Exodus 21 – 23
- Laws on Slaves (21:1-11)
- Laws on Homicide (21:12-17)
- Laws on Bodily Injuries (21:18-32)
- Laws on Property Damage (21:33 – 22:15)
- Laws on Society (22:16-31)
- Laws on Justice and Duty (23:1-9)
- Laws on Sacred Seasons (23:10-19)
- Epilogue: The Angel and The Land (23:20-33)
Laws on Slaves (21:1-11)
Slaves in Israel. We can see from the laws governing slaves that God’s desire was for His people to be free. There is much more on the issue in Lev. 25, where we read that “For they are my bondmen, whom I brought forth out of the land of Egypt: they shall not be sold as men sell bondmen” (Lev. 25:42). God would not have any one of His people forced into unpaid slavery as the Gentile nations around were doing, and as Israel painfully remembered the Egyptians doing to them. Yet there were situations that might arise in which a Hebrew would be sold as a slave. “And if thy brother grow poor beside thee, and be sold unto thee, thou shalt not compel him to serve as a bondservant: as a hired servant, as a sojourner, shall he be with thee; until the year of jubilee shall he serve thee” (Lev. 25:39-40). Slavery in Israel was paid servitude. Hebrew servants were always to be paid, and when the year of Jubilee came, they would all be set free. Why? Because the people and land belonged to Jehovah. Servitude to any earthly master would only be temporary. Exodus 21 gives additional details about the treatment of slaves, both male and female. Hebrew masters could be more generous, but not less.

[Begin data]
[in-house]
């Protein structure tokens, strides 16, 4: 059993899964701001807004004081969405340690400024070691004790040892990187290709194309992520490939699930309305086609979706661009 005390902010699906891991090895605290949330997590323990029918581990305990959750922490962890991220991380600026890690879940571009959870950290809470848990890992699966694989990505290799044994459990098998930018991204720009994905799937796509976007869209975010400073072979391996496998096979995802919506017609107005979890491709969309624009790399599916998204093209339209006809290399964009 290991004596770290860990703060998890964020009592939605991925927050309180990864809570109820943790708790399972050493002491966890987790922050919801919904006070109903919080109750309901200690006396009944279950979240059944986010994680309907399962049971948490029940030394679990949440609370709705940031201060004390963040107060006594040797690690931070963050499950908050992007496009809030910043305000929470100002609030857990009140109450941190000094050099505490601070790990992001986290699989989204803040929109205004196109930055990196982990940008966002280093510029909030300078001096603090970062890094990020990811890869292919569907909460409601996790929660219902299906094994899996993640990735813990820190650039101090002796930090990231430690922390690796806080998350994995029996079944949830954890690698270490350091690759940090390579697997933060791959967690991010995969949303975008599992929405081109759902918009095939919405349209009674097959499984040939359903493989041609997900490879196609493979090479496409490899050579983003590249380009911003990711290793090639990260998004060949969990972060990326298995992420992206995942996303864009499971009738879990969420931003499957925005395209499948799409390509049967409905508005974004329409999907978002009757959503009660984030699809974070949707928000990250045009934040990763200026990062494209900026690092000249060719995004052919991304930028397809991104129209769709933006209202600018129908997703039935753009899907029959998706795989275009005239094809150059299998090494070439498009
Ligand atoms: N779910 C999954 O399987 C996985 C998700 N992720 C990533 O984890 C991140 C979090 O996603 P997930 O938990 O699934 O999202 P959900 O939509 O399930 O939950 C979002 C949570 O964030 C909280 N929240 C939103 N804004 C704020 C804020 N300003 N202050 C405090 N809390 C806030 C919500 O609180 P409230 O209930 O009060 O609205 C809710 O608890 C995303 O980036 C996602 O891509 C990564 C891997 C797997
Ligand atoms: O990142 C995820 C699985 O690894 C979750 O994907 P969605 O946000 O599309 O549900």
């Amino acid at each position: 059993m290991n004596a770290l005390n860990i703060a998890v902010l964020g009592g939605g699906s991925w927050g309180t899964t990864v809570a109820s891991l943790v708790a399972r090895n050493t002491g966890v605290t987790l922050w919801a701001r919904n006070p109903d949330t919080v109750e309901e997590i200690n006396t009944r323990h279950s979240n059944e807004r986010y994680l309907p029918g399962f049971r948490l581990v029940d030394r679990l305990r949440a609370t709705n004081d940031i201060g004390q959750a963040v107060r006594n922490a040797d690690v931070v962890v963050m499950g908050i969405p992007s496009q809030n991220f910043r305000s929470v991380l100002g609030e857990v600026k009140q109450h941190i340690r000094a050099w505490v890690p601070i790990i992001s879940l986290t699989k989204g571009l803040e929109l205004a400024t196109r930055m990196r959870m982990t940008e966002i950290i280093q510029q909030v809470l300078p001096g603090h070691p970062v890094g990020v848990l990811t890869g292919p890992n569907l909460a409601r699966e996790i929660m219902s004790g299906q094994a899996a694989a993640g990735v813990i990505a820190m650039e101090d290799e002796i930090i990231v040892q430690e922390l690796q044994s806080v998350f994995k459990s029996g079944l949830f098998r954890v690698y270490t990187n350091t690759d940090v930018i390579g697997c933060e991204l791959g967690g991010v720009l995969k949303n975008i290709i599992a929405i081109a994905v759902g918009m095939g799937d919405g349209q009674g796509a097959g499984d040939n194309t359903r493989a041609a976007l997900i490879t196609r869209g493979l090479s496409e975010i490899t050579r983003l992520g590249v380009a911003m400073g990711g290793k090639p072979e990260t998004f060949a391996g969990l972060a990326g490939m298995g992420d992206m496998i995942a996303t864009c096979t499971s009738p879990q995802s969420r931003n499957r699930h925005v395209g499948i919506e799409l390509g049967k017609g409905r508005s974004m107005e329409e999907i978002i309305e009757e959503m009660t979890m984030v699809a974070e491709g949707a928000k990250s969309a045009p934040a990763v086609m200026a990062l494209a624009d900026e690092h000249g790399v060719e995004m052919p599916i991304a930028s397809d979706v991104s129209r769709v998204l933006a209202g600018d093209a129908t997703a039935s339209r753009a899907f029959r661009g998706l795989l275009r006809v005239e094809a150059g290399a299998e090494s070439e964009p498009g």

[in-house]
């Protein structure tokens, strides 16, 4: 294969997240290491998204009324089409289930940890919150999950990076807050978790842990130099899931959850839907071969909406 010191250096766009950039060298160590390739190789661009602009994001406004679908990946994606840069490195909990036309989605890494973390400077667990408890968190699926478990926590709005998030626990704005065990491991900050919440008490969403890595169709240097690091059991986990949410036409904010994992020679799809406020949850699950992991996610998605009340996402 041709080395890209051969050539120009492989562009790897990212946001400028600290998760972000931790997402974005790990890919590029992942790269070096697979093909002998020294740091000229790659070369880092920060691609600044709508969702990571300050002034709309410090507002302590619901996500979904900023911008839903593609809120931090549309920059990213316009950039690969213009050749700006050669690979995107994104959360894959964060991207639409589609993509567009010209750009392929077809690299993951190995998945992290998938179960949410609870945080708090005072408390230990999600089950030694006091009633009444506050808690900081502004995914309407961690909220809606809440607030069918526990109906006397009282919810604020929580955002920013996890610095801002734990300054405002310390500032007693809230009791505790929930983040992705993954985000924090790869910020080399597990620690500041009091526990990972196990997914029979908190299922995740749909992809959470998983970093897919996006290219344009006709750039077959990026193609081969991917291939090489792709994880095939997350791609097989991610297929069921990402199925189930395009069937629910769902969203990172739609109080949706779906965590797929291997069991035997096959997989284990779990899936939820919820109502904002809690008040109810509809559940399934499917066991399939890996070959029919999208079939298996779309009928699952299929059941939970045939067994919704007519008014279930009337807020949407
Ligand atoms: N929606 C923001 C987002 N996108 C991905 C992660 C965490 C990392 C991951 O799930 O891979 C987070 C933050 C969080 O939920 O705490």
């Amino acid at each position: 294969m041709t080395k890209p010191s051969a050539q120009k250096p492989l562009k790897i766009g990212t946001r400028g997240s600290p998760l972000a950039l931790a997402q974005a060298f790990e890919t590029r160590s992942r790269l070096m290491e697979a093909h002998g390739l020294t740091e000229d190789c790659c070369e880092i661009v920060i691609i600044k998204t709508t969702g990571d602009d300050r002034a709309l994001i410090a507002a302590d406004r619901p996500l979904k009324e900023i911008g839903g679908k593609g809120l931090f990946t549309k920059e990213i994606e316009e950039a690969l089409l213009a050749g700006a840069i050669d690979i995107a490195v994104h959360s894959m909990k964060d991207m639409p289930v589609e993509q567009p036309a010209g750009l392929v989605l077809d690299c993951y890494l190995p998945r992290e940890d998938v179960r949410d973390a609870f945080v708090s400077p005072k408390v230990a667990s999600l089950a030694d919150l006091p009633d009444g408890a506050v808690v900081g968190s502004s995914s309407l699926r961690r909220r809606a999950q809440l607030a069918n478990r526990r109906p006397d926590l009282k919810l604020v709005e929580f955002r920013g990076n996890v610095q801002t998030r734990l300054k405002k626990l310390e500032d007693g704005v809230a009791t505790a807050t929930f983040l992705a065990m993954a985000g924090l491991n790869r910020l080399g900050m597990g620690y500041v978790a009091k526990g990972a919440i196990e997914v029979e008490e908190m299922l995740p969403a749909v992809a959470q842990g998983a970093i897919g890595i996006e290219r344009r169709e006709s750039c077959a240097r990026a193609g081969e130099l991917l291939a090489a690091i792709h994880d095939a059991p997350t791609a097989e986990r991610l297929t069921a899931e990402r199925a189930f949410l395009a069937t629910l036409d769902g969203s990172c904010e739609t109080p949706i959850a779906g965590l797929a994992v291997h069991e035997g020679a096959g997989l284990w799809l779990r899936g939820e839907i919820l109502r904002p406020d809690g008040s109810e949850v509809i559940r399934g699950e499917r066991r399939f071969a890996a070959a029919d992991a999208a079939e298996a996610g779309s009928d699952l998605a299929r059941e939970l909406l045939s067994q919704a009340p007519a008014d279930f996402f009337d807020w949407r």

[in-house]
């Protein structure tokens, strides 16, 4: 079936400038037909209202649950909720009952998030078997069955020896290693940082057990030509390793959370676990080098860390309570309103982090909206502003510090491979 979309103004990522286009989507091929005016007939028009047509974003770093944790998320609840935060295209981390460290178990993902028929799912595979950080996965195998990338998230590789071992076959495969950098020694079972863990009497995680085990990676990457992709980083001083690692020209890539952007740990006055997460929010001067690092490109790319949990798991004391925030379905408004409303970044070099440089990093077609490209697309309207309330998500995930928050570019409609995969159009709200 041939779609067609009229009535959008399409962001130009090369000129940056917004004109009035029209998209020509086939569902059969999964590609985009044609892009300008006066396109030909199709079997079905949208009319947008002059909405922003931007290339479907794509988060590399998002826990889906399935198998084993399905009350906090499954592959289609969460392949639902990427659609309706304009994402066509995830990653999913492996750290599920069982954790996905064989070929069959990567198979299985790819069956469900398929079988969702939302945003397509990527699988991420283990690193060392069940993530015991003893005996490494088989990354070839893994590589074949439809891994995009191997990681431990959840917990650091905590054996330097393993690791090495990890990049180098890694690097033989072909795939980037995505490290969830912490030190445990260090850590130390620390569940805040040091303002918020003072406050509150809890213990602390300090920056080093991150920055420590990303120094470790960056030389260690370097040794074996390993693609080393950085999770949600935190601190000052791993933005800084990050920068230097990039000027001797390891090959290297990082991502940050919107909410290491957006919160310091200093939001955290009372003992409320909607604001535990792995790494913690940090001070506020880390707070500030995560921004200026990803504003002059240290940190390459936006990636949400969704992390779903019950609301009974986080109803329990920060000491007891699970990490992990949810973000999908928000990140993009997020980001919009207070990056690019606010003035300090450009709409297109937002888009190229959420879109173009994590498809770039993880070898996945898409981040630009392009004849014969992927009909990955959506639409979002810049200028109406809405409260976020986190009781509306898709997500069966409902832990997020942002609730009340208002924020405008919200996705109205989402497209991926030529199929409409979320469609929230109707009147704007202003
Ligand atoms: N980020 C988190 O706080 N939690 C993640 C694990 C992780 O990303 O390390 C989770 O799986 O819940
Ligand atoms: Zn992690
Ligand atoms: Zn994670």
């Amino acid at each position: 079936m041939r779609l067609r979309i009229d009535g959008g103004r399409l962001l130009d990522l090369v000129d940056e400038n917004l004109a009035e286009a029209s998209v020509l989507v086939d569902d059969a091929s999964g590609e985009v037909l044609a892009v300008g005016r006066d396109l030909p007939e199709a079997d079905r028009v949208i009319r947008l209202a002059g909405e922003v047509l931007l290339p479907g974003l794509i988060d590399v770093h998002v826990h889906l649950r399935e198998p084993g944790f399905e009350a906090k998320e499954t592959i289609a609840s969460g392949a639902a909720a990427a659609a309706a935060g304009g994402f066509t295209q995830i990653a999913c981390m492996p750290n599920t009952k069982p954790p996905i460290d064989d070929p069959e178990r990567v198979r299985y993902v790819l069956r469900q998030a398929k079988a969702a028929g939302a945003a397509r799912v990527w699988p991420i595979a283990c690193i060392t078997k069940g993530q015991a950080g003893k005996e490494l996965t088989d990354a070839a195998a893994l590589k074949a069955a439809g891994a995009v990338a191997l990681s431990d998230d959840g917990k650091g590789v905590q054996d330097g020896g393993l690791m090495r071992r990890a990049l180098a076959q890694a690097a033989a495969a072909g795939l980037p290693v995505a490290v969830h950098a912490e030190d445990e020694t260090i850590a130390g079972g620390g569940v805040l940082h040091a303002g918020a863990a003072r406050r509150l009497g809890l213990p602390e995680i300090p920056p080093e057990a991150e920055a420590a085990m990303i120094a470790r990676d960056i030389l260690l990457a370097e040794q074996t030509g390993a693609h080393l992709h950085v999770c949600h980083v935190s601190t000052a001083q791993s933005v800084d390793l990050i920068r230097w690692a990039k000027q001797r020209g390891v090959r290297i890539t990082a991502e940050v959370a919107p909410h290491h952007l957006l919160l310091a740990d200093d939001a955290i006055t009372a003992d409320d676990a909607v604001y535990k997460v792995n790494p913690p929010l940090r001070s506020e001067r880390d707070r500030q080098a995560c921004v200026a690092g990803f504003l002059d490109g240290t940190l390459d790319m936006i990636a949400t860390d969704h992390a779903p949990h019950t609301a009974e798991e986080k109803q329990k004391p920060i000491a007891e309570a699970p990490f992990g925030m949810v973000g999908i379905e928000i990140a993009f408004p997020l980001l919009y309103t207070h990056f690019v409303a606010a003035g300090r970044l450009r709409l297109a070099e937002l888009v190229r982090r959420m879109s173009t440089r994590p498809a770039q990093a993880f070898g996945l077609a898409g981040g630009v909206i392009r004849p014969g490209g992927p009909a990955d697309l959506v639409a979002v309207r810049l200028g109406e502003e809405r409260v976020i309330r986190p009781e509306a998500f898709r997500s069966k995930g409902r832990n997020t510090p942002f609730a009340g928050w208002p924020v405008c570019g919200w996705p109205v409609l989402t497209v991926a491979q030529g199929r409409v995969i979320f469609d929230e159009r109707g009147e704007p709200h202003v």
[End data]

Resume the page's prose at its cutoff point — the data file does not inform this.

Male Slaves (vv.1-6)
Love’s stream too deeply flowed,
In love Himself He gave,
To pay the debt we owed.
Obedience to His Father’s will,
And love to Him did all fulfill.
Female Slaves (vv.7-11)
Laws on Homicide (21:12-17)
¶ 12 He that striketh a man, so that he die, shall certainly be put to death. 13 But if he have not lain in wait, and God have delivered him into his hand, I will appoint thee a place to which he shall flee.14 But if a man act wantonly toward his neighbour, and slay him with guile, thou shalt take him from mine altar, that he may die. vv.12-14 Murder and Manslaughter. The first kind of homicide that is taken up is murder. Someone who violently takes the life of another is a murderer, and under God’s law, murderers were to be punished with death. This is the same principle that God gave to Noah when He gave the dispensation of government; “Whoso sheddeth man’s blood, by man shall his blood be shed: for in the image of God made he man” (Gen. 9:6). Murder is perhaps the most serious sin that man can commit against his fellow man. It is quite something to realize that this is what Israel (by wicked or Gentile hands, Acts 2:23) did to the Lord Jesus. What is taken up generally in v.12 is then broken down into two classes in vv.13-14. The important distinction is between accidental homicide and premeditated intentional killing. We call the intentional slaying of v.13 “manslaughter”. It is interesting that the Lord doesn’t say it would be wrong for manslaughter to be avenged, because a life was still taken, and it would not be unrighteous to pay for that life with another. But what He does say, in mercy to the manslayer, is that He would provide a place for him to flee, later called the “cities of refuge” (Num. 35:6-8; Deut. 19:1-13; Jos. 20:1-9 ). In v.14 the point is made clear that, if there was intent in the homicide, there was to be no exceptions to the penalty for murder. Even if the man who is guilty would flee to the altar of God, and lay hold of the horns of that altar and beg for his life, no mercy could be shown. We read of that very thing with Joab (1 Kings 2:28). The law was inflexible.